The Laughter by Sonora Jha book review


The aging White male professor has long been a popular protagonist in literary novels. A recent standout was the hero in German author Jenny Erpenbeck’s “Go, Went, Gone,” a retired professor who has more than a few problematic preconceptions about African refugees but comes to see their humanity when they stage a hunger strike near his home.

The professor in Sonora Jha’s second novel, “The Laughter,” however, more closely resembles Humbert Humbert in Vladimir Nabokov’s “Lolita.” Rather than lust after an underage girl, Oliver Harding lusts after Ruhaba Khan, a beautiful Pakistani Muslim colleague who is vibrant and au courant in a way that Harding used to be. Divorced and estranged from his daughter, Harding is in the twilight of his career and is amusingly sanguine about the changing role of the White male professor in a university system that has become increasingly attuned to issues of diversity.

“Let me be candid,” he says, “and state that one of the reasons that women of color are asked to do disproportionately high service on committees on the American campus is that men of pallor like me are no longer asked. We have proved to be obtrusive and resistant to change and have thereby earned ourselves more time sitting back in our offices or getting out to play golf.”

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The events of the novel occur in the days before the 2016 presidential election, and to get the reader on his side, Harding says he “didn’t quite subscribe to the hate-mongering of Mr. Trump” and is “all for” a strong female leader like Hillary Clinton. But he also takes pride in not fitting the mold of a typical Democrat. For instance, he champions the Second Amendment and owns a “fine selection of pistols.”

At a party thrown by the university’s provost, Harding meets Ruhaba’s 15-year-old nephew, Adil Alam. Adil has come from Toulouse to stay with Ruhaba in Seattle after running afoul of the French police for being in the orbit of a youth group suspected of militant Islamist views. Harding insinuates himself into Adil’s life to get closer to Ruhaba, who seems to recognize Harding’s attraction to her while keeping him at a collegial distance. When Adil starts walking Edgar, the professor’s dog, Harding develops a fondness for the teenager. Their relationship gives hope to the reader that Harding might grow to see Adil as more than a tool in a quest to bed Ruhaba. When Harding offers to take Adil to a shooting range, the possibility of a better person emerges.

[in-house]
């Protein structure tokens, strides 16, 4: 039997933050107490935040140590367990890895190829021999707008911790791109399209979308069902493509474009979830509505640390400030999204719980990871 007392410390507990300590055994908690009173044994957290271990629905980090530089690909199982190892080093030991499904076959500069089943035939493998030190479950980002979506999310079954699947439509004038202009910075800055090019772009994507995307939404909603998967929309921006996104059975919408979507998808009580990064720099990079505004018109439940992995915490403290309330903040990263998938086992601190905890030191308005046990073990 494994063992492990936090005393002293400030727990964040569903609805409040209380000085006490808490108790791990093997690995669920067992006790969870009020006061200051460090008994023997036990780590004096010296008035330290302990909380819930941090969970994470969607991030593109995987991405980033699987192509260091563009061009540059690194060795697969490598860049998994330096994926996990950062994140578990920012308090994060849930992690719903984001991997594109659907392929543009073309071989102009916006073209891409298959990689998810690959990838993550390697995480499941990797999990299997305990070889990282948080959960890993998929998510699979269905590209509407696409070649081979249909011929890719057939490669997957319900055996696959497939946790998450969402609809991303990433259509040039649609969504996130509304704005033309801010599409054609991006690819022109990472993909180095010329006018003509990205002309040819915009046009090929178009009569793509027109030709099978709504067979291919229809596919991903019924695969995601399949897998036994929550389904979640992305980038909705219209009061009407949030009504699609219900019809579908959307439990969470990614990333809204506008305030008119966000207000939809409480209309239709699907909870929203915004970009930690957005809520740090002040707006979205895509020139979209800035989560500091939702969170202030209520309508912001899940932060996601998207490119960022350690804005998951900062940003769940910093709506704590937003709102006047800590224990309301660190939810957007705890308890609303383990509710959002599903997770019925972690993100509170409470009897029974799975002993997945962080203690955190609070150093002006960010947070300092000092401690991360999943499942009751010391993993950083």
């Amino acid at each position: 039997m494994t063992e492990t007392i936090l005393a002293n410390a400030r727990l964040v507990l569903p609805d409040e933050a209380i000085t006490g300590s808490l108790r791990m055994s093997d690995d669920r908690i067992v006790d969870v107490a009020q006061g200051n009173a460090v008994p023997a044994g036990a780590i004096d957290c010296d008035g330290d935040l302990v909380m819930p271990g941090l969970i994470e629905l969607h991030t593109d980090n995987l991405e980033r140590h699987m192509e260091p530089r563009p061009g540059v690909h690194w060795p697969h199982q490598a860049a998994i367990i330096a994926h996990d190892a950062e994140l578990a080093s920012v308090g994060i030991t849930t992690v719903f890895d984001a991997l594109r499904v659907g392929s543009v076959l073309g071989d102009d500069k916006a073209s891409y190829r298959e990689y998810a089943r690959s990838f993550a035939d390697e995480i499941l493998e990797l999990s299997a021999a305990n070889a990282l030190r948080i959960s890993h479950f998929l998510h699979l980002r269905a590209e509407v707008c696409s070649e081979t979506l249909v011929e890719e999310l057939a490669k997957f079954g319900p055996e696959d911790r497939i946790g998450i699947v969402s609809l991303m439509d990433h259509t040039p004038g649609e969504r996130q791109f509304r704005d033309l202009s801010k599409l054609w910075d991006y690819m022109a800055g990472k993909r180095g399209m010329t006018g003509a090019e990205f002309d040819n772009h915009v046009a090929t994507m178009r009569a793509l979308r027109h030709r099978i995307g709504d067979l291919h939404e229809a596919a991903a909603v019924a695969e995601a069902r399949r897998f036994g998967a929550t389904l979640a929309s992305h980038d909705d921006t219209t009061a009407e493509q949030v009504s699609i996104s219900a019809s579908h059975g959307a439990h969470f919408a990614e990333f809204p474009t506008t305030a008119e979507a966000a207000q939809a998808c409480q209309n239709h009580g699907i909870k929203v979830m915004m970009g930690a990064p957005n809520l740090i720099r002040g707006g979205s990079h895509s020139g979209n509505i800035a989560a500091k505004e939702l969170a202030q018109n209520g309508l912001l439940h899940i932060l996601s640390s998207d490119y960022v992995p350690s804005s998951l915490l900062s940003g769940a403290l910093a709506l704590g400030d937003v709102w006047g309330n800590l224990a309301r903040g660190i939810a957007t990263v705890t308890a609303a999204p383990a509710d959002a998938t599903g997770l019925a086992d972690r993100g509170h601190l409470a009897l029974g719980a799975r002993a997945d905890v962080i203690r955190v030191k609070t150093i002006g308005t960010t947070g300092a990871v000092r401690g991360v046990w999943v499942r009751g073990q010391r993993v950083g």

“I was inviting a Muslim youth to learn to shoot a gun,” he says, a little incredulous at himself for extending the invitation. “But he’s the boy who rescued Edgar. He’s not the Muslim World.”

Unfortunately, despite his liberal political views and his professed tenderness toward Adil, Harding’s racism proves more deeply ingrained than he’s aware of. Like “Lolita,” “The Laughter” is the main character’s lengthy confession, though it’s unclear until the end of book what crimes Harding is divulging. Throughout the novel, it’s also unclear to whom Harding is confessing, other than to “his conscience” — which has plenty of prejudicial blind spots. If he’s writing to the authorities, he doesn’t seem to realize he’s incriminating himself. If he’s writing to someone close to him, perhaps even Ruhaba or Adil, he doesn’t seem to realize that he never sees them as more than members of the “Muslim World,” separate from and inferior to his own.

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“The Laughter” is an impressive performance, a disturbing character study of a man who views himself as the literal White knight in almost every scenario. Harding, however, never quite rises above being an avatar of the ugly-American stereotype. Some of his actions and views strain credulity and feel overdetermined. For example, despite being highly intelligent and well-educated, Harding is unaware that polio, which afflicts Adil, is still a problem outside America. In a particularly chilling exchange, when federal agents find pornography involving Muslim women on Harding’s computer, the professor responds by going into extensive detail about how much he dislikes pornography featuring women wearing hijabs, seemingly unaware he’s revealing the depths and complexity of his misogyny and Islamophobia.

Unlike “Go, Went, Gone,” which critiqued the power structures that enable perversions and prejudices to flower, “The Laughter” seems to argue that the worst consequences of these structures are immutable and inevitable. Harding’s transformation — if there is one — is a devolution from workplace lust to a fatalistic level of criminality. Harding expresses little remorse or accountability for his actions, and that seems to be the somewhat heavy-handed point. Perhaps the Humbert Humberts and Oliver Hardings of the world are truly beyond rehabilitation.

Leland Cheuk is an award-winning author of three books of fiction, most recently “No Good Very Bad Asian.”

HarperVia. 320 pp. $27.99

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